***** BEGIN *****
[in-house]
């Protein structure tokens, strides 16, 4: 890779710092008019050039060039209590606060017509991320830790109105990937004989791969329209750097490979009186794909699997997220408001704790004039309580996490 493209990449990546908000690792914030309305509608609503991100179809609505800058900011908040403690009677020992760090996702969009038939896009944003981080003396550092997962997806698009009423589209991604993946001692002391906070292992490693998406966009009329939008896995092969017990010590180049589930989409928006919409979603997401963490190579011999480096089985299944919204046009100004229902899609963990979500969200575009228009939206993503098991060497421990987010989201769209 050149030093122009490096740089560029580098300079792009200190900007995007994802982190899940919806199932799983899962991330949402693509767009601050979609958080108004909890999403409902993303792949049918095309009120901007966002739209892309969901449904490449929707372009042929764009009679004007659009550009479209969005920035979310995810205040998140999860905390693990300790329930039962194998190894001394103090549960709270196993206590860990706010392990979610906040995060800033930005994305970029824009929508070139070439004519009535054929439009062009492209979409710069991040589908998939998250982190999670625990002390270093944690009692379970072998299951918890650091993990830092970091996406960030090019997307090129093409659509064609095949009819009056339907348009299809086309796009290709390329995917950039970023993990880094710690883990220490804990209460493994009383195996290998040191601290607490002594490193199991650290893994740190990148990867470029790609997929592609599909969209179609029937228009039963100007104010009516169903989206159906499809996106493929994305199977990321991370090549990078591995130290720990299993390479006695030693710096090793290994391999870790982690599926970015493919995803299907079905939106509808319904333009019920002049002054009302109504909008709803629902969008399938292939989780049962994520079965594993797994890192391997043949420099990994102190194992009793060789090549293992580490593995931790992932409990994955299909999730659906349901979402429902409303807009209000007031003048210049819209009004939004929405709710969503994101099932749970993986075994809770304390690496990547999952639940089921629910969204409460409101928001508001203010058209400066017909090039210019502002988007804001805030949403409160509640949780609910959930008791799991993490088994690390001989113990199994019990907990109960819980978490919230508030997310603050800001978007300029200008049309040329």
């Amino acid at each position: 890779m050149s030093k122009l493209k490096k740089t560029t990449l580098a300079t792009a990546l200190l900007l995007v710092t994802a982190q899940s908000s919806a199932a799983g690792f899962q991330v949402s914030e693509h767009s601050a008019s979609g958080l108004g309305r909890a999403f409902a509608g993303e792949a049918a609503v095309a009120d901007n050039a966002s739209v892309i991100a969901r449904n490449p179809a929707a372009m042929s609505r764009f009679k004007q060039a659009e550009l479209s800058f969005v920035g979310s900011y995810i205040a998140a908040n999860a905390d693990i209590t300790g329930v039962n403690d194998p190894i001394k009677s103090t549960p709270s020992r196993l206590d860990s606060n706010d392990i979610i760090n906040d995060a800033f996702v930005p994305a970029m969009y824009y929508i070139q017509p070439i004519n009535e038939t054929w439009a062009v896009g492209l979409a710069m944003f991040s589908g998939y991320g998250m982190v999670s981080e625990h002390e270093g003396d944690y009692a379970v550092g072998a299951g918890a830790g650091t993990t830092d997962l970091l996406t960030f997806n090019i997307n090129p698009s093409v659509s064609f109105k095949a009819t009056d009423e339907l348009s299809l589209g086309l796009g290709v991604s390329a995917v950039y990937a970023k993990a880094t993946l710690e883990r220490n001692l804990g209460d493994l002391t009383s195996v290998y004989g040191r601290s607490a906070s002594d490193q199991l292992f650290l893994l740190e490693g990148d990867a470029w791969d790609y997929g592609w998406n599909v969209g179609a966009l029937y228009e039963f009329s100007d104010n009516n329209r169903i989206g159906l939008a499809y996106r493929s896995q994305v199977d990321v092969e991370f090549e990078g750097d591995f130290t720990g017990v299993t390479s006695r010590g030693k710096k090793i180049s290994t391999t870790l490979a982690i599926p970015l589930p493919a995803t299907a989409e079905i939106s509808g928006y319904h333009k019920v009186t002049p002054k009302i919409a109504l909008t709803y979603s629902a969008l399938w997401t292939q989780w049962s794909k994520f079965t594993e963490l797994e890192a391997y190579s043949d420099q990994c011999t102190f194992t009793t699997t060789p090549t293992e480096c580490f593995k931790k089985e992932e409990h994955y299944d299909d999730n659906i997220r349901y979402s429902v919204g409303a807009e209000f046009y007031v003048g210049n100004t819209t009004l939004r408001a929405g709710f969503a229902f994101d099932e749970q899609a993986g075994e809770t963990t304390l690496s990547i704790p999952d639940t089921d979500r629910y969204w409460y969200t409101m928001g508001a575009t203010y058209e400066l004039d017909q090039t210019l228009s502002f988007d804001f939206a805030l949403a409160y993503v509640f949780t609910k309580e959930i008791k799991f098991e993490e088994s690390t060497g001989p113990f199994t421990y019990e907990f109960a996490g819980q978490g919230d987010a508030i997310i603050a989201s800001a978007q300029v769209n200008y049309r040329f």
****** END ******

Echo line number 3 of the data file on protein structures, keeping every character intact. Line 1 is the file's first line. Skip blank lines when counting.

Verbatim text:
């Amino acid at each position: 890779m050149s030093k122009l493209k490096k740089t560029t990449l580098a300079t792009a990546l200190l900007l995007v710092t994802a982190q899940s908000s919806a199932a799983g690792f899962q991330v949402s914030e693509h767009s601050a008019s979609g958080l108004g309305r909890a999403f409902a509608g993303e792949a049918a609503v095309a009120d901007n050039a966002s739209v892309i991100a969901r449904n490449p179809a929707a372009m042929s609505r764009f009679k004007q060039a659009e550009l479209s800058f969005v920035g979310s900011y995810i205040a998140a908040n999860a905390d693990i209590t300790g329930v039962n403690d194998p190894i001394k009677s103090t549960p709270s020992r196993l206590d860990s606060n706010d392990i979610i760090n906040d995060a800033f996702v930005p994305a970029m969009y824009y929508i070139q017509p070439i004519n009535e038939t054929w439009a062009v896009g492209l979409a710069m944003f991040s589908g998939y991320g998250m982190v999670s981080e625990h002390e270093g003396d944690y009692a379970v550092g072998a299951g918890a830790g650091t993990t830092d997962l970091l996406t960030f997806n090019i997307n090129p698009s093409v659509s064609f109105k095949a009819t009056d009423e339907l348009s299809l589209g086309l796009g290709v991604s390329a995917v950039y990937a970023k993990a880094t993946l710690e883990r220490n001692l804990g209460d493994l002391t009383s195996v290998y004989g040191r601290s607490a906070s002594d490193q199991l292992f650290l893994l740190e490693g990148d990867a470029w791969d790609y997929g592609w998406n599909v969209g179609a966009l029937y228009e039963f009329s100007d104010n009516n329209r169903i989206g159906l939008a499809y996106r493929s896995q994305v199977d990321v092969e991370f090549e990078g750097d591995f130290t720990g017990v299993t390479s006695r010590g030693k710096k090793i180049s290994t391999t870790l490979a982690i599926p970015l589930p493919a995803t299907a989409e079905i939106s509808g928006y319904h333009k019920v009186t002049p002054k009302i919409a109504l909008t709803y979603s629902a969008l399938w997401t292939q989780w049962s794909k994520f079965t594993e963490l797994e890192a391997y190579s043949d420099q990994c011999t102190f194992t009793t699997t060789p090549t293992e480096c580490f593995k931790k089985e992932e409990h994955y299944d299909d999730n659906i997220r349901y979402s429902v919204g409303a807009e209000f046009y007031v003048g210049n100004t819209t009004l939004r408001a929405g709710f969503a229902f994101d099932e749970q899609a993986g075994e809770t963990t304390l690496s990547i704790p999952d639940t089921d979500r629910y969204w409460y969200t409101m928001g508001a575009t203010y058209e400066l004039d017909q090039t210019l228009s502002f988007d804001f939206a805030l949403a409160y993503v509640f949780t609910k309580e959930i008791k799991f098991e993490e088994s690390t060497g001989p113990f199994t421990y019990e907990f109960a996490g819980q978490g919230d987010a508030i997310i603050a989201s800001a978007q300029v769209n200008y049309r040329f």